Some Australians support, promote and practice racism. Most Australians support, promote …

Comment on First Nations want a ‘Voice’ enshrined in the constitution by Paul Parker.

Some Australians support, promote and practice racism.
Most Australians support, promote and practice equality of opportunity, equality of rights and equality of responsibility.
Policies of racist’s usually about benefit for themselves based upon who their ancestors were.
Racist approaches to resolving past differences similar to various fundamentalists like the Taliban/ISIS.
Australians at Federation, then again in 1967 voted for equality of opportunity, equality of rights, equality of responsibilities, all these to be without racial testing of Australians.
Compensation for past racism, does not require racism continue.
The Uluru meeting IMHO is more about ensuring ongoing racism, by trickery upon Australian’s Constitution, thus is to be rejected.
The ongoing failures to thrive in communities is due the focus upon, the decisions to operate with, racist approaches.
Many communities still need change to reject their use of racist approaches, stop hiding behind racist legislation.
This particularly for communities with the label “Indigenous”, for they are disadvantaged by such.
Many communities in the NT have control over what they can do, yet fail to accept their own responsibility to improve things for themselves.
Those who apply self-help, accept responsibility for what they achieve, and where they fail to achieve, can do better.
Constantly blaming others, particularly historical events, for what is or what happens today, discourages support.
Equality of opportunity does not guarantee equality of results, though to deny equality of opportunity ensures failures.

Recent Comments by Paul Parker

Independents now ineffective?
To suggest a potential candidate is “no longer allowable to run as a party associated independent” appears breach principles of democracy in elections.
Such restricting claims upon candidates and elected representatives need be resolved by the High Court.
Candidates stand as natural persons, chosen by voters where they stand for election.
Why each candidate obtains voter preferences is a matter for each voter to decide.
Individual candidates when elected retain right to change their mind, their political affiliations, whenever they wish.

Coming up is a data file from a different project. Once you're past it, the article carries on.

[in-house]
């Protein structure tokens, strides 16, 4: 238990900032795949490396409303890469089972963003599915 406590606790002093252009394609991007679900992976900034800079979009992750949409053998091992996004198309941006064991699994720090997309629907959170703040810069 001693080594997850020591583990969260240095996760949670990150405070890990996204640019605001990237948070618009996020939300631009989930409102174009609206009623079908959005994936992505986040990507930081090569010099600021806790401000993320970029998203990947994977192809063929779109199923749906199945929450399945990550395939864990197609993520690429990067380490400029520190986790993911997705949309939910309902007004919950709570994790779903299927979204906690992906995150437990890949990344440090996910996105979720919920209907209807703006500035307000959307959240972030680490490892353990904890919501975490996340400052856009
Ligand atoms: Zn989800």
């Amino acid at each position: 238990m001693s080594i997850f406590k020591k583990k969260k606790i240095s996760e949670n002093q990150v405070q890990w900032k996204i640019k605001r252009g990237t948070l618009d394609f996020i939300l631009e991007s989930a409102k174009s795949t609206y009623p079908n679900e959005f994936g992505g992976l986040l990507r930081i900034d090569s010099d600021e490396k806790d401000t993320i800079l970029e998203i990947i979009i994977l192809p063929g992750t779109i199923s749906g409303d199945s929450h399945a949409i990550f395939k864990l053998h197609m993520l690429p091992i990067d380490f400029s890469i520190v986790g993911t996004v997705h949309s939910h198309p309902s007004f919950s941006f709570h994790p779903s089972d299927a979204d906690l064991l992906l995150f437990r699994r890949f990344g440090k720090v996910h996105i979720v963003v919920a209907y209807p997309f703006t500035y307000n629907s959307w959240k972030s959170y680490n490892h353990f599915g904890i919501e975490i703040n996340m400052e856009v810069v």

Elected members are judged by their voters at each election, not by others they may or may not be associate with.


If you can climb Mt Everest and in Yosemite, why not Uluru?
The ‘ABC’ acronym apparently stands for Apartheid Building Corporation, reflecting its long term support and promotion of racial separatism with inequality of opportunity.
Most understand is hard to eat your cake and keep it.
Not hearing of plans to close California’s Yosemite National Park, at least 10 deaths this year, two last Wednesday from a popular lookout being investigated.


Snooping bureaucrats, clinics for Aborigines only
The Commonwealth continues its support, promotion and practice of apartheid, exercising racial discrimination upon Australians.
The Commonwealth claims its racial segregation of my family is to help us.


Alcohol floor price may breach Australian Constitution
Re: Strikey, posted October 13, 2018 at 11:36 pm.
“When you have a 40,000 year old culture of sharing everything, then it perfectly acceptable for 10 mates to chip in fifty bucks each to buy a bottle of rum!”
Culture is not fixed.
Culture is about acceptable behavior, sharing is part of every culture.
Each culture applies measures which reflect their environment, each adapts to suit their environment, their physical and social survival.
Culture is slow to change, yet each culture experiences ongoing change, ongoing adaptation.
Failing to recognize, to understand, limitations and changes within each cultural group demonstrates ignorance or disrespect.
Every generation re-writes what is culturally acceptable to them.


Council shoots Anzac precinct gallery down in flames
I congratulate the councillors for their demonstrated commitment to principles, to what is best for their community, and with support from the community.
With inadequate public information, such rejection is the best decision for government.
Good government for good decisions requires full, open, lengthy and public discussions of issues long before decisions to be made.
For far too long various NT governments have regularly demonstrated their lack of this ability.
Voters in the NT need ensure each MLA understands clearly they are elected, or rejected, by their electorate, not their party.


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